Under Oklahoma law "Every person who wilfully prevents, by threats or violence, another person from performing any lawful act enjoined upon or recommended to such person by the religion which he professes, is guilty of a misdemeanor." 21 O.S.A. § 914. "Every person who wilfully disturbs, interrupts or disquiets any assemblage of people met for religious worship * * * by * * * any unnecessary noise, either within the place where such meeting is held, or so near it as to disturb the order and solemnity of the meeting" is guilty of a misdemeanor. 21 O.S.A. Sections 915 and 916. And, a police officer may arrest any such person or persons without a warrant. 22 O.S.A. § 196.
Chief of Police Webb having the direction of the Police in the City of Duncan, was under the statutory duty to order a force sufficient to preserve the peace at the religious meeting of the appellants, if he was "satisfied that a breach of the peace is reasonably apprehended." 22 O. S.A. § 82. And when the rioters gathered at the place of the public meeting it became his statutory duty to go among them, or as near to them as possible, and command them in the name of the State, to immediately disperse. 22 O.S.A. § 101. If they did not immediately disperse, he had the duty to arrest them or cause them to be arrested, and for that purpose could command the aid of all persons present or within the county. 22 O.S. A. § 102.
The Sunday meeting of the Jehovah's Witnesses in the Auditorium was a religious meeting, so recognized by the law of Oklahoma. Cline v. State, 9 Okl.Cr. 40, 130 P. 510, 45 L.R.A.,N.S., 108. And, a wilful or purposeful failure of the Chief of Police or other City officials to preserve order, keep the peace, and to make the Jehovah's Witnesses secure in their right to peaceably assemble, would undoubtedly constitute acquiescence in, and give color of law to, the actions of the mob. One charged with the duty of keeping the peace cannot be an innocent bystander where the constitutionally protected rights of persons are being invaded. He must stand on the side of law and order or be counted among the mob. United States v. Classic, 313 U.S. 299, 61 S.Ct. 1031, 85 L.Ed. 1368; Catlette v. United States, 4 Cir., 132 F.2d 902; Lynch v. United States, 5 Cir., 189 F.2d 476. But the officials are the keepers, not the insurers of the peace in the community. Diligent and conscientious effort is all that is required. Otherwise, officers would be civilly and criminally liable under Federal law for every breach of a constitutionally protected right of a citizen — a result which the framers of the Civil Rights Act obviously never intended.
Chief of Police Webb testified that he took all the steps he deemed appropriate or necessary to assure an orderly assembly. He stated that on Sunday morning both the afternoon and morning police force were on duty; that finding everything quiet and peaceful at the auditorium he permitted his night force to go home for rest, but ordered them to return to duty Sunday afternoon. At the suggestion of appellants he alerted the Highway Patrol, who stood by at the edge of the City in communication by two-way radio.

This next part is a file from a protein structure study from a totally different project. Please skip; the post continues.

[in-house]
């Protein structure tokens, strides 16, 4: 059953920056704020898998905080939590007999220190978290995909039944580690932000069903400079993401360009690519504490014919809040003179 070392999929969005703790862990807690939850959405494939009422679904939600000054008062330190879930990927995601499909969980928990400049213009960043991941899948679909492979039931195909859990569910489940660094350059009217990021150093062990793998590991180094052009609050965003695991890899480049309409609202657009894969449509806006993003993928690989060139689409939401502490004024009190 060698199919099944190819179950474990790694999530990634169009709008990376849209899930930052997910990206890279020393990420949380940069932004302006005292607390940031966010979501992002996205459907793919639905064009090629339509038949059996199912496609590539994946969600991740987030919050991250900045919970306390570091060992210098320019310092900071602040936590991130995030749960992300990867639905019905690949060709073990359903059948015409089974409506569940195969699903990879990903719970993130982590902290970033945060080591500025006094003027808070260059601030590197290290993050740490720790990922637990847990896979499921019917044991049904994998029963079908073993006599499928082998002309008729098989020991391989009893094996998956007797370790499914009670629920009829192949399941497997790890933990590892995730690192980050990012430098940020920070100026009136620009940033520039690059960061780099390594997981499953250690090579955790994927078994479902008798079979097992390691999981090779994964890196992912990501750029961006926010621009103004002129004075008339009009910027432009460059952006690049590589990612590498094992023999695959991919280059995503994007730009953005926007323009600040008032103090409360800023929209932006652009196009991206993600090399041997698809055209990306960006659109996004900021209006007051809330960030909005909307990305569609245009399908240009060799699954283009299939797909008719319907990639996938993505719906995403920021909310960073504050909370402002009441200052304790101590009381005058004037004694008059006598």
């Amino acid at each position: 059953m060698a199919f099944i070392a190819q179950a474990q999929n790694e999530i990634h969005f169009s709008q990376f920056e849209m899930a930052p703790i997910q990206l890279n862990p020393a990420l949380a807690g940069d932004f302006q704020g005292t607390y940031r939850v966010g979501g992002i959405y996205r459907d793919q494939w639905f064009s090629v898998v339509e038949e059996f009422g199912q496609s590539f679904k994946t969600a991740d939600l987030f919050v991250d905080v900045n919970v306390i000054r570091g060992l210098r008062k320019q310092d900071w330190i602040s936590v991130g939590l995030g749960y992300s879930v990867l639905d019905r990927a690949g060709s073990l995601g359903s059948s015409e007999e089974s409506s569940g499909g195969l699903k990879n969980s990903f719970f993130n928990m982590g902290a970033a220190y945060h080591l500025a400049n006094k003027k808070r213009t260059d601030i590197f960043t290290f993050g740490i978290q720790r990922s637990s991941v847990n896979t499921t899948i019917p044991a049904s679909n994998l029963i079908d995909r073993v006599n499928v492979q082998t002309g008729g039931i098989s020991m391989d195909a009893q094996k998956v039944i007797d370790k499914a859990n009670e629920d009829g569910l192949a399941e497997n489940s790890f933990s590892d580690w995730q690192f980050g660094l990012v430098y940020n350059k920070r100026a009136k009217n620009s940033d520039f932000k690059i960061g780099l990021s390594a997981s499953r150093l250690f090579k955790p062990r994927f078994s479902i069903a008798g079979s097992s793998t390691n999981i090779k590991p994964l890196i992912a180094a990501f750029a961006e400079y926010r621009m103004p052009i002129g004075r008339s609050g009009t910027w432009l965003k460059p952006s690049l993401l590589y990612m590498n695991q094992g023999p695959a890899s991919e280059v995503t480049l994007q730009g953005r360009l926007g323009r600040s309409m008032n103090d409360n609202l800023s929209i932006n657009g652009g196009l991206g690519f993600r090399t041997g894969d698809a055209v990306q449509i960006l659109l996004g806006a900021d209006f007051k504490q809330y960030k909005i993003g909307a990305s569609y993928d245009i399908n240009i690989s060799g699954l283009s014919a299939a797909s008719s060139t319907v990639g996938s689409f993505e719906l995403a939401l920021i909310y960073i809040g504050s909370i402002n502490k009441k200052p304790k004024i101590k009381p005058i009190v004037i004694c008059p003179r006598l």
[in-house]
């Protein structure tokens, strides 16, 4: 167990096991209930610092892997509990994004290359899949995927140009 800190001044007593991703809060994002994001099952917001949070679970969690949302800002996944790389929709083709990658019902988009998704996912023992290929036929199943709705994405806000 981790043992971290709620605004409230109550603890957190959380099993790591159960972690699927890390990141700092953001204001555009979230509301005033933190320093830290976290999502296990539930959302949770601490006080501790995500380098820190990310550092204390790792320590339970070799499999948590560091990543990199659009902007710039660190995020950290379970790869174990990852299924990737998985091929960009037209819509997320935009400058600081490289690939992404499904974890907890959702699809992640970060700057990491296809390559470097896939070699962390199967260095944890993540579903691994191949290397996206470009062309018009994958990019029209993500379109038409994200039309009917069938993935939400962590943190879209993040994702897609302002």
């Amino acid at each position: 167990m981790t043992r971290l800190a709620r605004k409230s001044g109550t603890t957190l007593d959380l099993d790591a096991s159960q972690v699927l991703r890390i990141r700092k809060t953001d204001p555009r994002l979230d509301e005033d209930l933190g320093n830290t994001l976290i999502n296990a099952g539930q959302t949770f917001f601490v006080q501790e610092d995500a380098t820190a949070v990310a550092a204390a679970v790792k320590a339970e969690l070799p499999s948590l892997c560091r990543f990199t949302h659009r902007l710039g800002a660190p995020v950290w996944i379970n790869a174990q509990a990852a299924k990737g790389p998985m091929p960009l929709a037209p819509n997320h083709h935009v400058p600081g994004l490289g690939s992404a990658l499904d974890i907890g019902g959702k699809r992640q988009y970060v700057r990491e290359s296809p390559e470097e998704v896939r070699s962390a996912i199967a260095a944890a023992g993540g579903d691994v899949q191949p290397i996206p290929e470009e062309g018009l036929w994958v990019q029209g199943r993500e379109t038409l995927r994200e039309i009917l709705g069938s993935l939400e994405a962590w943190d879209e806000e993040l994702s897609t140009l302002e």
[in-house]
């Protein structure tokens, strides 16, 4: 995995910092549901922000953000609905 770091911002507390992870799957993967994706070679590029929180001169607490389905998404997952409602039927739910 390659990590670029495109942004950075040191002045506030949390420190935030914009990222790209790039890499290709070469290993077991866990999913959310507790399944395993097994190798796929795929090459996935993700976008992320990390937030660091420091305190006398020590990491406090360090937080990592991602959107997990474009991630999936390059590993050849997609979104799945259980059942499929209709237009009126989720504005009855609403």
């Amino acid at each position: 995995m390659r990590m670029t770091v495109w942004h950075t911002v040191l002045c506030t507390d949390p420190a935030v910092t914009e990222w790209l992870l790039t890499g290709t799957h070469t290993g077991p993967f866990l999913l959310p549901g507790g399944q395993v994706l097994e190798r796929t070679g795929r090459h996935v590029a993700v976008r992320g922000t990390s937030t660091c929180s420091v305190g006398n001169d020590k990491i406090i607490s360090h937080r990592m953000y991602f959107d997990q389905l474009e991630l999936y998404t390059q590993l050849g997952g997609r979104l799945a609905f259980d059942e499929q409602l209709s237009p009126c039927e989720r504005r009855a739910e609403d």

City Commissioner Powers testified that on Sunday afternoon he was enroute to the airport when he observed a crowd at the auditorium. He followed the firemen into the auditorium and assisted them in stopping the riot, after asking all the women and children to leave the meeting.
A number of the Duncan citizens attending the meeting to which the public had been invited, were not bent upon disturbance, but apparently went to the auditorium out of curiosity. When the three or four townsmen entered the auditorium with the flag, demanding that the Jehovah's Witnesses salute it, general pandemonium broke out, resulting in violence. There were many and varied versions of the immediate cause of the riot, as well as what occurred. There were seventy-five Witnesses, and all of them gave different opinions as to what happened at the time. When the disturbance started, Chief of Police Webb was in his office with the City Manager and the Mayor, conferring on the situation. When the fire alarm came in Webb went to the auditorium. He started shouting to the crowd "Let's quiet down. Let's let the service go ahead." After the rioting was quelled Webb remained at the auditorium until after the speaker had finished his address and the meeting was over. There is evidence of some further disturbance in the form of window slamming and walking about among the audience and on the stage. This is either denied, explained or minimized.
When all the evidence bearing upon the action or inaction of the city officials is considered in its totality we think it presented a factual issue of whether they exercised reasonable diligence in the performance of their statutory duties, or whether they abdicated to the mob. The issue was submitted to the jury under proper instructions and their findings have binding effect here, even though as triers of the fact we might have concluded otherwise.